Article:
In the past, not all feedback about the idea of women voting was negative. Many prominent people put themselves on the line, including Walter Clark, chief justice of the North Carolina Supreme Court. He wrote to suffrage leader Alice Paul toward the end of the national suffrage campaign to pass the 19th amendment: “Your place in History is assured. There were politicians, and a large degree of public sentiment, which could be won only by the methods you adopted.” Justice Clark was referring to the direct action taken by Alice Paul and the National Woman’s Party, which at the time was extremely controversial. Nowadays we take the civil rights movement to expand the franchise for granted. At the time it polarized people, as well as brought them together.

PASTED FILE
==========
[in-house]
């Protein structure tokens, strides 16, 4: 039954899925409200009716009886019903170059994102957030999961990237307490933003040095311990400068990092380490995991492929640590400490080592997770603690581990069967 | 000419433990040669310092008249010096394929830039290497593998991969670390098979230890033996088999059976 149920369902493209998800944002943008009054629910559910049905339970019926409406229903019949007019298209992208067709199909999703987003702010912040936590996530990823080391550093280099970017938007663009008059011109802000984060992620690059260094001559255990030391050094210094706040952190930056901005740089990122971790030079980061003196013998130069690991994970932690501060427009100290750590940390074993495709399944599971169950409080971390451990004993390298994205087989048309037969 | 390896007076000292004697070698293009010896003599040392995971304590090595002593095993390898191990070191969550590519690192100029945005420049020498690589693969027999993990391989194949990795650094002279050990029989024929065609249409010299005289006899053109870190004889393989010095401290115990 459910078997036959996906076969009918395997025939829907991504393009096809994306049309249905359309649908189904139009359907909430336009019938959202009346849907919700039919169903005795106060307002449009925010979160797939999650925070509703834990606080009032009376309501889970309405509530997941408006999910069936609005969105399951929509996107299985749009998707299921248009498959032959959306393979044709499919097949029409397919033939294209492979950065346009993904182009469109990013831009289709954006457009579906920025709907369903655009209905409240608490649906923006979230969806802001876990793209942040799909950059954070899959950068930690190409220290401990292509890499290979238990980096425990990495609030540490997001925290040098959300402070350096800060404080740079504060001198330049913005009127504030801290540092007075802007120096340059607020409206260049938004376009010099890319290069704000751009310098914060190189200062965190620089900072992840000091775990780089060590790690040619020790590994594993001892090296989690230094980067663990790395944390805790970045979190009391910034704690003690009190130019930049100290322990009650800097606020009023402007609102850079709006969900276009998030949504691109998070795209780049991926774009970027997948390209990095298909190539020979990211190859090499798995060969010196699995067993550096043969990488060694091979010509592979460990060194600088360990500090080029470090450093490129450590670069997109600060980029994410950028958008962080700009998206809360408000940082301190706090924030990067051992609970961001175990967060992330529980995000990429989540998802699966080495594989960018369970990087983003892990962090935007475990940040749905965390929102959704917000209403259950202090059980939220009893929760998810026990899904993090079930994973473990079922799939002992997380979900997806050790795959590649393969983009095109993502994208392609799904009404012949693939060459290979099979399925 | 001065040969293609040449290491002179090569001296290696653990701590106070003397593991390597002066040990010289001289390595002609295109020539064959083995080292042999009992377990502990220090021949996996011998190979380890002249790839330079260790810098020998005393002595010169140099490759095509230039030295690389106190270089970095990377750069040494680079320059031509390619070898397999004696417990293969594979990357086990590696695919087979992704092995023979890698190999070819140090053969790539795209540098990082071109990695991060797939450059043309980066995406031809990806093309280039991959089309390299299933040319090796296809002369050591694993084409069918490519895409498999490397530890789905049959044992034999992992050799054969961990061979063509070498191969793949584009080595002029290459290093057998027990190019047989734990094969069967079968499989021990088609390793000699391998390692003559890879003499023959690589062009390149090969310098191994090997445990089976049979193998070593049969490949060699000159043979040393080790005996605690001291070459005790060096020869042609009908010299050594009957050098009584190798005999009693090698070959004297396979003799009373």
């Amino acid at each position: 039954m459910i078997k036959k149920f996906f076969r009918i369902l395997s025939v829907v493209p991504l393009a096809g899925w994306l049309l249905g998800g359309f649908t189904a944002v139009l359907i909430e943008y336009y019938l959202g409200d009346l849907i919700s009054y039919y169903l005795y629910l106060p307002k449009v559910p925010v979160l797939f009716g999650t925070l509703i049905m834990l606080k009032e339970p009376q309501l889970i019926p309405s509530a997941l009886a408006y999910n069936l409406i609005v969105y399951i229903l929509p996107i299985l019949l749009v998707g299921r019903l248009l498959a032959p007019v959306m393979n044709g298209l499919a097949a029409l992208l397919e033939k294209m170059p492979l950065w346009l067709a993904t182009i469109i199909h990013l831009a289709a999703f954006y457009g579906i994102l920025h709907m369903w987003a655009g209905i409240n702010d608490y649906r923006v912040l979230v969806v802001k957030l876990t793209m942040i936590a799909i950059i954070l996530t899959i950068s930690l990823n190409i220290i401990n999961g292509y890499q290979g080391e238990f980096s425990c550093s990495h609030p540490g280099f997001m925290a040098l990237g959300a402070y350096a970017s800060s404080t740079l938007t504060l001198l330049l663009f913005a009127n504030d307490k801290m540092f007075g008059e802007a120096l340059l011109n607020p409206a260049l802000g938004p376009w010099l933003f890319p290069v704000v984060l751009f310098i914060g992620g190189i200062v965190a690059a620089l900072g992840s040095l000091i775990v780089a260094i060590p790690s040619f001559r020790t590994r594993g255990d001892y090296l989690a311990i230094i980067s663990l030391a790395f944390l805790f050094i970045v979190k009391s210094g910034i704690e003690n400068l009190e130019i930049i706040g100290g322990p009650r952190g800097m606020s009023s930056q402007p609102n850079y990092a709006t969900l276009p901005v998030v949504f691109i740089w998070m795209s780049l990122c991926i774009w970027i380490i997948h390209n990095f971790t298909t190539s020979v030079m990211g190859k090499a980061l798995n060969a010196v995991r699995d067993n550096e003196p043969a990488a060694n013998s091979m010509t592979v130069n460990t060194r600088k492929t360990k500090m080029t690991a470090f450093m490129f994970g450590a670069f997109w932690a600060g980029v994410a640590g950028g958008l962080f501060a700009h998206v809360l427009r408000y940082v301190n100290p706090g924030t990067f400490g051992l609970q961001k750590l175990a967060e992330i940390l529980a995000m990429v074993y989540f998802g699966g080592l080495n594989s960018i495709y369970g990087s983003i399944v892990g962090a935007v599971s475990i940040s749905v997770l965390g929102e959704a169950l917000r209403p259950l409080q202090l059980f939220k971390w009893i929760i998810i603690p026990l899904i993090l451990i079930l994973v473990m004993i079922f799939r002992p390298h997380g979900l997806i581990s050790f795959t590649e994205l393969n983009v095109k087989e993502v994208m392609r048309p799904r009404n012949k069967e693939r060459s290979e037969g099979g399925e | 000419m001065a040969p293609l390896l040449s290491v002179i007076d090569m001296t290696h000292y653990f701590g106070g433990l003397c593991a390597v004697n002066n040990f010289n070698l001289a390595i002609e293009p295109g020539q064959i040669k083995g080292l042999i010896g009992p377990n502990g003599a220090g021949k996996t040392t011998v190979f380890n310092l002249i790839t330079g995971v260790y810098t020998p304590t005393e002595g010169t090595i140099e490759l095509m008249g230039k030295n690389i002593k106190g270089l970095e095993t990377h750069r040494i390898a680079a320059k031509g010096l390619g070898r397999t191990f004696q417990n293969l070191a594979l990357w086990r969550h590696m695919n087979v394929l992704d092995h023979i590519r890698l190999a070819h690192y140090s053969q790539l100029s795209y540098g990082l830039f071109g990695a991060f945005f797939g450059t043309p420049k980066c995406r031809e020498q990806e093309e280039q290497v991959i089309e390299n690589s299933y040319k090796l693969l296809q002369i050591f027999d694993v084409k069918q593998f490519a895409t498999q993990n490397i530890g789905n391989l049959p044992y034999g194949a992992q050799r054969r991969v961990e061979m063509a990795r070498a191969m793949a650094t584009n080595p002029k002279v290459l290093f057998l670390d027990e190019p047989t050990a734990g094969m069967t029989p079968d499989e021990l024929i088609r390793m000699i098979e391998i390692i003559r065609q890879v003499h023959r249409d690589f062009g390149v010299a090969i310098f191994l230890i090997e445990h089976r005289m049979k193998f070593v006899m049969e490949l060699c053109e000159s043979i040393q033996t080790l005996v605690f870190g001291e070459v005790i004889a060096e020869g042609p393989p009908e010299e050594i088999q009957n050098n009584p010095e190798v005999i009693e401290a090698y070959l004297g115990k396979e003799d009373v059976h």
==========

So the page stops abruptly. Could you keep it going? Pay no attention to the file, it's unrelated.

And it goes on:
The suffrage campaign wagon used by Edna Buckman Kearns.
- Bibliography for Edna Kearns and "Spirit of 1776" wagon. suffragewagon.org/?p=6998 1 day ago
- Centennial of suffragette Emily Davison's death, still controversial. suffragewagon.org/?p=7060#wmnhist 1 day ago
- Another try at Part II of Ken's piece on suffrage wagons #wmnhist suffragewagon.org/?p=7135 1 day ago
- Part II of Kenneth Florey's article on suffrage wagons. #wmnhist 1 day ago
- Join the fight for zero! : shar.es/Zivjf via @globalzero 1 day ago
- Motorcycle ride to Seneca Falls, NY, plus May 2013 suffrage news notes. suffragewagon.org/?p=6682 #women #wmnhist 1 week ago
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